AC/DC Front-end Technology within Wireless Datacom Applications
Fri, 05/25/2007 - 8:35am
With the widespread utilization of WiFi/WiMAX systems, the need for more operating power in a smaller, environmentally-friendly package continues to increase.By John M. Carroll, Power-One
Over the past few years, today’s data-communication and telecommunication markets have been rapidly deploying AC front ends as the primary means of converting
As seen in Table 1, there are several key advantages in deploying ACFE’s within wireless networking equipment. With the drive in today’s society towards a ‘green’ friendly environment, the most important advantage is the greater efficiency offered by front ends, in a much smaller package than traditional AC/DC solutions. Today’s AC front ends are pushing densities greater than 30 W/in3, in a box height no larger than 1.60 inches (to accommodate placement within a 1U high chassis).
Indeed, many system designers have started architecture layout schemes keeping in mind the ‘power advantages’ seen in Table 1. With the widespread utilization of WiFi / WiMax systems, and wireless datacom equipment as a key component of next generation telecom equipment, the drive towards more operating power in a smaller, environmentally-friendly box, is greater now than ever before.
A quick review of the predominant wireless system components available today, reveals a striking trend which confirms what power designers have been seeing for years: Greater power density is directly proportional to increased revenue generating capacity. Consider the following major components: Routers & data switches, wireless network servers, WiFi/WiMax transmitters/receivers.
Routers and data switches are the primary backbone of data networks, whether wireless or wireline. In the case of wireless routing equipment, the available space allocated to simply redirecting or
When dealing with the actual server itself, as a bulk device or as a blade-type, or when dealing with WiFi and WiMax equipment, higher bandwidth transmission rates are of primary importance. Handling more data and storing more data requires increased power. Additionally, in order to maximize the $ per square foot earned in a typical data center or network equipment rack, such servers and transmission equipment are radically shrinking in size often being less than 1.65 inches in height. Greater power densities and a cool thermal profile are of keen importance to the system architect.
For broader appeal, today’s AC front ends are also optimized for maximum efficiency and minimal power loss at 40 to 75% loading. As most AC front ends are employed in a redundant, parallel orientation, 100% loading on a single AC/DC power source is never realized. Active current sharing provides for near 50% load balancing, except when the load increases or decreases at a very high slew rate. Therefore, power designers today look to a 40 to 75% load rating at ambient temperatures to optimize performance. In some cases, an adaptive power or intelligent feedback, allows the AC front end to adjust internal operating and performance characteristics to maximize efficiency. In effect, a true closed loop system.
Today’s AC front ends provide all of these features and benefits, in a wide variety of form factors. However, certain ideal form factors appeal greatly to the broad base of system designers. Consider the SFP series (Figure 1),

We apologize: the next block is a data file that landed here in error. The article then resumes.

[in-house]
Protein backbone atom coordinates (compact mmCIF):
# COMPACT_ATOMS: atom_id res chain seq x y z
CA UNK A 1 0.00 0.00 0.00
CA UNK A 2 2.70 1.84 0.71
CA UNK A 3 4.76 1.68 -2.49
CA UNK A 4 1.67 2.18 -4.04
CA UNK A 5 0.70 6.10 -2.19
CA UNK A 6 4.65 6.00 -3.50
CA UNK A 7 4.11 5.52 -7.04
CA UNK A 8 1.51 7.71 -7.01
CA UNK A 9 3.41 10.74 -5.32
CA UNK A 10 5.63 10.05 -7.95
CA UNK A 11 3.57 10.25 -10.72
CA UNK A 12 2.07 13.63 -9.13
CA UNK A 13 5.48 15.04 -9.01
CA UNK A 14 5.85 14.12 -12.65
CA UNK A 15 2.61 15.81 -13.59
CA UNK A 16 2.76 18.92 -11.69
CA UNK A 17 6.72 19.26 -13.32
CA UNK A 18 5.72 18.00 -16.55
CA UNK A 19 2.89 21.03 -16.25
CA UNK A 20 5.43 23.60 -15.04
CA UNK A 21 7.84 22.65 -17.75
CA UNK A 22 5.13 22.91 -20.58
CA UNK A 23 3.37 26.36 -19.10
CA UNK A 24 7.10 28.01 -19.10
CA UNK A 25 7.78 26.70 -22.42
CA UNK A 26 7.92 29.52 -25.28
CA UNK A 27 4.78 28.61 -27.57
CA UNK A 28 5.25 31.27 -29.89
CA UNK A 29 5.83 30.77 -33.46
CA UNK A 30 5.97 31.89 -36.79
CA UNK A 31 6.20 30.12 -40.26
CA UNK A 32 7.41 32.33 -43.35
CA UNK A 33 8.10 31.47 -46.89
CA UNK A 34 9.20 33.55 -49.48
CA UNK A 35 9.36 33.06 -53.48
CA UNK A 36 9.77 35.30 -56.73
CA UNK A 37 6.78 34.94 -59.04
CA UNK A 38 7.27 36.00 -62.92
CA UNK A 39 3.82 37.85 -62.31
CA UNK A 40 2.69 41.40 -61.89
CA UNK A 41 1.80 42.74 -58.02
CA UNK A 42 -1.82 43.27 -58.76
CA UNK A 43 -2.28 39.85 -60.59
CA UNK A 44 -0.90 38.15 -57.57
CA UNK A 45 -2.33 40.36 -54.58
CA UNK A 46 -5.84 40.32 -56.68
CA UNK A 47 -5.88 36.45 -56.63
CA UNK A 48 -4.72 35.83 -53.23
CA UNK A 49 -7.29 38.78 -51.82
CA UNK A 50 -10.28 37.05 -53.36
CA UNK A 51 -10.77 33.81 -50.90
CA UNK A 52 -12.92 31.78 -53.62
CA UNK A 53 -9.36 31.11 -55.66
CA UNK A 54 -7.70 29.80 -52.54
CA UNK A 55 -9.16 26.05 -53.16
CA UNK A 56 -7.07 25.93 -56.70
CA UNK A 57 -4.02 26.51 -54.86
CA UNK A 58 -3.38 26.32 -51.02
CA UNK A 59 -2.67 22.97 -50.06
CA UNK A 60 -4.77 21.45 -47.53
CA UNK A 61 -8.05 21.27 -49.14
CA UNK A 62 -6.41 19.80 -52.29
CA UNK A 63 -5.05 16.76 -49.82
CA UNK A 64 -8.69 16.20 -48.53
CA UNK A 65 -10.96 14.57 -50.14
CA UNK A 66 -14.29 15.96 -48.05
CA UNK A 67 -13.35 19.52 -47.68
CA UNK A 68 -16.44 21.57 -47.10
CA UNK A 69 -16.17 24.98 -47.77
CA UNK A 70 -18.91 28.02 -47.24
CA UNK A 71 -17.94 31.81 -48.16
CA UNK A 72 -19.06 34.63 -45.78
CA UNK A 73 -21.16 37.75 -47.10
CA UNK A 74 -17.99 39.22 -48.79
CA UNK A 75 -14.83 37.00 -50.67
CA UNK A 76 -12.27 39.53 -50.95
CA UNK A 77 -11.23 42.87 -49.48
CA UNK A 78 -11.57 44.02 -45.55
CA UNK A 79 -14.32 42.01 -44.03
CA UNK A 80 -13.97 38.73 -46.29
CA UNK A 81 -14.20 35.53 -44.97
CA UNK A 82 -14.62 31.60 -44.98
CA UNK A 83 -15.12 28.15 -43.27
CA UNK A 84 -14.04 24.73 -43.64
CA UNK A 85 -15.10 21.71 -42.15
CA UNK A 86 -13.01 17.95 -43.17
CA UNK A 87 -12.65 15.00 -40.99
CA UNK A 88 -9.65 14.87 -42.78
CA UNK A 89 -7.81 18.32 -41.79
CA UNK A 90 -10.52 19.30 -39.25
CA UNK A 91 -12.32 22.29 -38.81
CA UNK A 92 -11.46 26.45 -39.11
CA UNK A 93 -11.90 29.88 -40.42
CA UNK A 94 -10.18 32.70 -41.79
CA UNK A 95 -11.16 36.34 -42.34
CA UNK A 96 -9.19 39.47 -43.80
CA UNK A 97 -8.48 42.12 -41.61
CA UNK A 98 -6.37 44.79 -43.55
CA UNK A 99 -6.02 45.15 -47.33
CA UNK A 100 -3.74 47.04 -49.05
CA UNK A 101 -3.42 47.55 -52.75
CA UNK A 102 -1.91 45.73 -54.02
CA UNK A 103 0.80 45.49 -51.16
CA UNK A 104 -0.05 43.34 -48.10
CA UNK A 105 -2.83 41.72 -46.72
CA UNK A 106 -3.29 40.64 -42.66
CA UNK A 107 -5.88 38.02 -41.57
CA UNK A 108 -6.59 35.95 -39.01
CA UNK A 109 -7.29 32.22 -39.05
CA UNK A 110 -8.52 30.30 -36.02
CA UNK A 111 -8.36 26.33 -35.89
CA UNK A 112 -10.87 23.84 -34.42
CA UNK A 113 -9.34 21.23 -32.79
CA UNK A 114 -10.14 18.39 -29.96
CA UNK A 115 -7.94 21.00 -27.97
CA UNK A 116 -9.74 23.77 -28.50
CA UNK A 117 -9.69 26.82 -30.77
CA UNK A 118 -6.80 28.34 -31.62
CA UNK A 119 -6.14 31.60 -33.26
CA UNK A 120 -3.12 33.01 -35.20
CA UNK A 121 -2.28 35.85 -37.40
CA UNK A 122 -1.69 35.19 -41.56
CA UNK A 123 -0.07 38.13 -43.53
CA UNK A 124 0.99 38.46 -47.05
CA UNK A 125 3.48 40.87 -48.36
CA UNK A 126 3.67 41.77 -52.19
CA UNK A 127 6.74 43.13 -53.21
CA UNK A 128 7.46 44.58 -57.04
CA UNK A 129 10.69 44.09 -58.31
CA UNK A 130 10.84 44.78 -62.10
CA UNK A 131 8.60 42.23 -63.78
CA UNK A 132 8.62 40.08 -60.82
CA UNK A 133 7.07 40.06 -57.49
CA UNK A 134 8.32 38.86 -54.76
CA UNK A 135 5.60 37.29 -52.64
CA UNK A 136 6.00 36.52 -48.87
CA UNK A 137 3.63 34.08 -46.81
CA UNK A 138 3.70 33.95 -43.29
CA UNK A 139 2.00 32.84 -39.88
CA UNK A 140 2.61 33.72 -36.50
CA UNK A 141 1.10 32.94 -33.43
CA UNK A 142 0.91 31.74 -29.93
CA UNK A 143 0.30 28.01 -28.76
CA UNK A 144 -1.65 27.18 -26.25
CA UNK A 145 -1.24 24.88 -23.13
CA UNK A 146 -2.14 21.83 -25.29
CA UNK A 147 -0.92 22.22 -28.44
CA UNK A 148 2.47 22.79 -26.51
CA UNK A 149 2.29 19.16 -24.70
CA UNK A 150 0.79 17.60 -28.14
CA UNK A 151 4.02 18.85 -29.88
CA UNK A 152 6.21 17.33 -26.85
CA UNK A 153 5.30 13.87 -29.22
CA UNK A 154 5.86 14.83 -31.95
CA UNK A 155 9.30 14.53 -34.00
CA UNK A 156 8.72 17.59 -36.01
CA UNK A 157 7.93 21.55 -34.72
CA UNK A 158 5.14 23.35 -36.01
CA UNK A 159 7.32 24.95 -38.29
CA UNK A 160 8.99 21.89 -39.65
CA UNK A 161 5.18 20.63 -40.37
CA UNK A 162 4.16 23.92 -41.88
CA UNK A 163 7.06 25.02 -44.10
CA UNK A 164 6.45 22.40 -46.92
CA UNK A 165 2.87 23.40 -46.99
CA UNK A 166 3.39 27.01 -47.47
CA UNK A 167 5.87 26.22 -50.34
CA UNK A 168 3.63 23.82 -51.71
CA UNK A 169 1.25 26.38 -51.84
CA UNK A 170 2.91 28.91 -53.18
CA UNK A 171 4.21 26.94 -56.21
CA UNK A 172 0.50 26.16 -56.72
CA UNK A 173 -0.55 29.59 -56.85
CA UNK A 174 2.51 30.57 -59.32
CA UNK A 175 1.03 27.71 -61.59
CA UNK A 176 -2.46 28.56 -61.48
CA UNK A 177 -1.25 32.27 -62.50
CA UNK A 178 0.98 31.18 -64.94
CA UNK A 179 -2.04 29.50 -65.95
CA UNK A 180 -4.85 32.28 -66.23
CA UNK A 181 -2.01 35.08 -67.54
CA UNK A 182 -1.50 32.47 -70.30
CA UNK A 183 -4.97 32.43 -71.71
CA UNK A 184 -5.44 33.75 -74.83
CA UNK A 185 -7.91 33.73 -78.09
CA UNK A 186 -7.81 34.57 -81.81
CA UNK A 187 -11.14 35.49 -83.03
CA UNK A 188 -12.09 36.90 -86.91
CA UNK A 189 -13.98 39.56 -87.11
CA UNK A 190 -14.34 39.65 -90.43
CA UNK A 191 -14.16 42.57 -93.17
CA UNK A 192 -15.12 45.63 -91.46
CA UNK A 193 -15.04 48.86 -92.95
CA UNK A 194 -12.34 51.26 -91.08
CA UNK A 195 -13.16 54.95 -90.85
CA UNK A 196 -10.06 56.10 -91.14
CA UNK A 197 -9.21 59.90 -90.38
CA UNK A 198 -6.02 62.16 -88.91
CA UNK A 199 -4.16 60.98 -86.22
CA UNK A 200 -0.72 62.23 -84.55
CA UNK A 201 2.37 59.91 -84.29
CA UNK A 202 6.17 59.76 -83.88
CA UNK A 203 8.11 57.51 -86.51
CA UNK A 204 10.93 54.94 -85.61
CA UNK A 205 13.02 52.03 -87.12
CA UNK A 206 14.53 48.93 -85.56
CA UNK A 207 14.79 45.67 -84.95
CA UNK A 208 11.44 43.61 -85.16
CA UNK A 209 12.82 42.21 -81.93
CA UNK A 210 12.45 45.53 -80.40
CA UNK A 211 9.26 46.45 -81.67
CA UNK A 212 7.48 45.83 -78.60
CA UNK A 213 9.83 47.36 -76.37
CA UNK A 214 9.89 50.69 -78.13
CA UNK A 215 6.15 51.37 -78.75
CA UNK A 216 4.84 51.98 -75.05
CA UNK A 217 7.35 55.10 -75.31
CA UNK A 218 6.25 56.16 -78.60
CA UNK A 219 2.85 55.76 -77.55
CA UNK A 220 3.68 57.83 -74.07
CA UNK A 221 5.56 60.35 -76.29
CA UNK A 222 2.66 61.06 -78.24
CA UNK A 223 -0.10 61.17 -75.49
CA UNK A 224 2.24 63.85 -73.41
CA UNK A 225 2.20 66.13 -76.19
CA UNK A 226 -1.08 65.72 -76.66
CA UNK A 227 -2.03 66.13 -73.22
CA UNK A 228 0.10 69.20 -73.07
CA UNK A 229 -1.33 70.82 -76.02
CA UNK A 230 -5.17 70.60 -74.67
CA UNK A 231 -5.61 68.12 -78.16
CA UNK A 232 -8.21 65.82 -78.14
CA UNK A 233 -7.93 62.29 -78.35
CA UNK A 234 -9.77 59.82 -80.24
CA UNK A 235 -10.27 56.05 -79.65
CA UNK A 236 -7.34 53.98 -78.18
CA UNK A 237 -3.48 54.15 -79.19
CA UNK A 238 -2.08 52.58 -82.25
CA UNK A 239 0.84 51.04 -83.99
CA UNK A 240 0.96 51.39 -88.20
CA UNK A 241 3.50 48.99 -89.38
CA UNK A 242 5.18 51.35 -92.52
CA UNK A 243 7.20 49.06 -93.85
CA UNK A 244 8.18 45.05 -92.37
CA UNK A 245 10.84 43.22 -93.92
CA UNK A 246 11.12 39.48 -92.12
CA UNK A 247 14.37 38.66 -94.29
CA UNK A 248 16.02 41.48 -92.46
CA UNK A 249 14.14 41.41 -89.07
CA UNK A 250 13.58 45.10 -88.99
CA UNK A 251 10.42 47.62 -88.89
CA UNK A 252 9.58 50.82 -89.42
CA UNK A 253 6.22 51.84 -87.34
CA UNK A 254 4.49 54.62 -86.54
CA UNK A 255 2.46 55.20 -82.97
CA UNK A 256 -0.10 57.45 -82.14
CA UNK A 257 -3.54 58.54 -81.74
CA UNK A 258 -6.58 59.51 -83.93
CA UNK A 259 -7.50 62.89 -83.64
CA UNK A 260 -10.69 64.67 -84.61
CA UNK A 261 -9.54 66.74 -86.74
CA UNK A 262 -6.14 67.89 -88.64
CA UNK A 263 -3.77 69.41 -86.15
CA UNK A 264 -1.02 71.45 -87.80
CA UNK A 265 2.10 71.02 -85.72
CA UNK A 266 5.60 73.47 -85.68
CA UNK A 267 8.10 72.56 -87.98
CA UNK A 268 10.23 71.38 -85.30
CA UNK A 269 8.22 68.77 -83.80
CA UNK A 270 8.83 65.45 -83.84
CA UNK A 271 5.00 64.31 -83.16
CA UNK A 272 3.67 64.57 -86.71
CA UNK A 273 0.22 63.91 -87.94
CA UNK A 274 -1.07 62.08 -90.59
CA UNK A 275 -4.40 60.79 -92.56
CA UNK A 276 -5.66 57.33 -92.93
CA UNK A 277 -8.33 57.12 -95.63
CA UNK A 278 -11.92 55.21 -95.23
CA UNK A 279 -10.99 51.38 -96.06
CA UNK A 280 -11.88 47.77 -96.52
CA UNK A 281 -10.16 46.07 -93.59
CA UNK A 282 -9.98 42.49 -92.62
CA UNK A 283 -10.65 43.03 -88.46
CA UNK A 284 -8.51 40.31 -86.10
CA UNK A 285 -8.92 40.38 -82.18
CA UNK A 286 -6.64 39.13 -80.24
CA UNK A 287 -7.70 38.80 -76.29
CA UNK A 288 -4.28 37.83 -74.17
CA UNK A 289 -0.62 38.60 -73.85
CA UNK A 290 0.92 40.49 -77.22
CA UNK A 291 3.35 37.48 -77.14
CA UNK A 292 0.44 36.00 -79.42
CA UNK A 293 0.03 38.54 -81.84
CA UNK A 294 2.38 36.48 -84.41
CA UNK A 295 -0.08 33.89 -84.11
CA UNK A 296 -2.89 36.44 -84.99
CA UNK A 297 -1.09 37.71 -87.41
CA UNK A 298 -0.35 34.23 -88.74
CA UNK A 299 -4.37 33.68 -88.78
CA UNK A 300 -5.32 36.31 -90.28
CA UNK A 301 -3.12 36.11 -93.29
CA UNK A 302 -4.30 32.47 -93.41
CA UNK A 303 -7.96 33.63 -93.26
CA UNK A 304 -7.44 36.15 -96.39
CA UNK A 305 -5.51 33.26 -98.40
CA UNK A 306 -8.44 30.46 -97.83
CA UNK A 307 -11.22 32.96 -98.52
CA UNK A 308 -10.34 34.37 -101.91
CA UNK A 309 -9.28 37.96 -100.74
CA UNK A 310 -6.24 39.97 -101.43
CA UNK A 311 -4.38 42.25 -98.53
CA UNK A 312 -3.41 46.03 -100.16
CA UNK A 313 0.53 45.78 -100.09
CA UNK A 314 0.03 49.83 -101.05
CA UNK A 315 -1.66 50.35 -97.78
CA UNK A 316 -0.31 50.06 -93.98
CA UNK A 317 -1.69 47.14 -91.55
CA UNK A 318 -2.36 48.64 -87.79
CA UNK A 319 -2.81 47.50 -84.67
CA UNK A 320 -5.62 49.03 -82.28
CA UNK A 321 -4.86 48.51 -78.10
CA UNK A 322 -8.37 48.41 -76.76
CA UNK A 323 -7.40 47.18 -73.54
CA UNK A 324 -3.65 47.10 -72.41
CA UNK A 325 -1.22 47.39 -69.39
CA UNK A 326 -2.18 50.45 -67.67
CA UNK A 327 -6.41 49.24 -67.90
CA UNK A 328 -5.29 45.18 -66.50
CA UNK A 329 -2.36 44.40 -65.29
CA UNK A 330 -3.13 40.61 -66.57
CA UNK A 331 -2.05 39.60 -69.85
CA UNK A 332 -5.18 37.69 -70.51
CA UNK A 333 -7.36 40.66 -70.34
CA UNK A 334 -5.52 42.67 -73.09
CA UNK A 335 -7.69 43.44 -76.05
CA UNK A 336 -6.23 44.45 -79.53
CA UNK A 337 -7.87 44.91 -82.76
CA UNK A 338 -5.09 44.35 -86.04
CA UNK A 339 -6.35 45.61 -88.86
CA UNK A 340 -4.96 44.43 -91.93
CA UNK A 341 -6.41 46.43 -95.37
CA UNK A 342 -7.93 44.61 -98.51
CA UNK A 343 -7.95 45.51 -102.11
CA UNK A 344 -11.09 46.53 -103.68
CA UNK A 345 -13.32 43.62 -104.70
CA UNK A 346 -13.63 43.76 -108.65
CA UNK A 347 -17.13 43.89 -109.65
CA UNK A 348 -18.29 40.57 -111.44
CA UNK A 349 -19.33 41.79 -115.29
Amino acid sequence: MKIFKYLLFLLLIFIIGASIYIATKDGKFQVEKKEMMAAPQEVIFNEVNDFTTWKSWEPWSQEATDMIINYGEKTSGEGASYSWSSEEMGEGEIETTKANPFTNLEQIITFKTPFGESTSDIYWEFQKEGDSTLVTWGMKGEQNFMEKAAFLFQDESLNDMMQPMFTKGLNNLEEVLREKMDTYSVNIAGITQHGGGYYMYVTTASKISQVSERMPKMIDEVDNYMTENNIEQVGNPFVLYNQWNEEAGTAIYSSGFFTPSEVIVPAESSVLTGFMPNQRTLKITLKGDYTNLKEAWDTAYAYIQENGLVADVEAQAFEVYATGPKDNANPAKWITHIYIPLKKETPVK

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Certain systems prefer a combination of shortest possible depth/length, with a very low height (<1U), but can afford a slightly wider form factor to 5.50 inches. Consider certain front ends like Power-One’s FNP series (see Figure 2), which provide both front and rear input voltage options, AC and DC input options, and high power density. A broad power offering can be key to application viability, so as to support power growth in the future. Offerings from 300 to 2000W can truly service the varied needs of wireless data communication equipment. As witnessed by Power-One’s successes in the overall networking marketplace, typical sweet spots exist in the 300, 850 and 1500 to 1800W range. The FNP300, FNP850 and FNP1500/1800 address the needs of system designers.
Additionally, consideration must be given to the power architecture to be deployed within the system While traditional distributed power architectures (DPA) utilize DC-DC bricks to convert from a bulk 48V feed (courtesy of the AC/DC front end), the more common intermediate bus architecture (IBA) is based on the very widely accepted 12v bus where the 12V is supplied directly to the Point of Load (POL) converters. Without exception, in order to support legacy equipment and new system designs, both high power 12 and 48V must be supported by the AC front end line.
Pricing is an equal consideration, but only when it maximizes total ownership cost. The days of using the ‘cheapest’, least expensive supply on the market have long gone. Reliability, for a fair price, can be had. Leveraging the tradeoffs of high performance for an affordable price is best determined by the combined efforts of the system designer and power supply provider.
As a rule of thumb, involve the power supply specialists as soon as possible so as to maximize overall system performance. Use of Field Application Engineers, similar to those regionally based by Power-One, can aid in the proper selection and design of power systems for datacom applications.
About the Author
John Carroll is the global director of marketing for Power-One’s full line of AC/DC products. He can be reached at firstname.lastname@example.org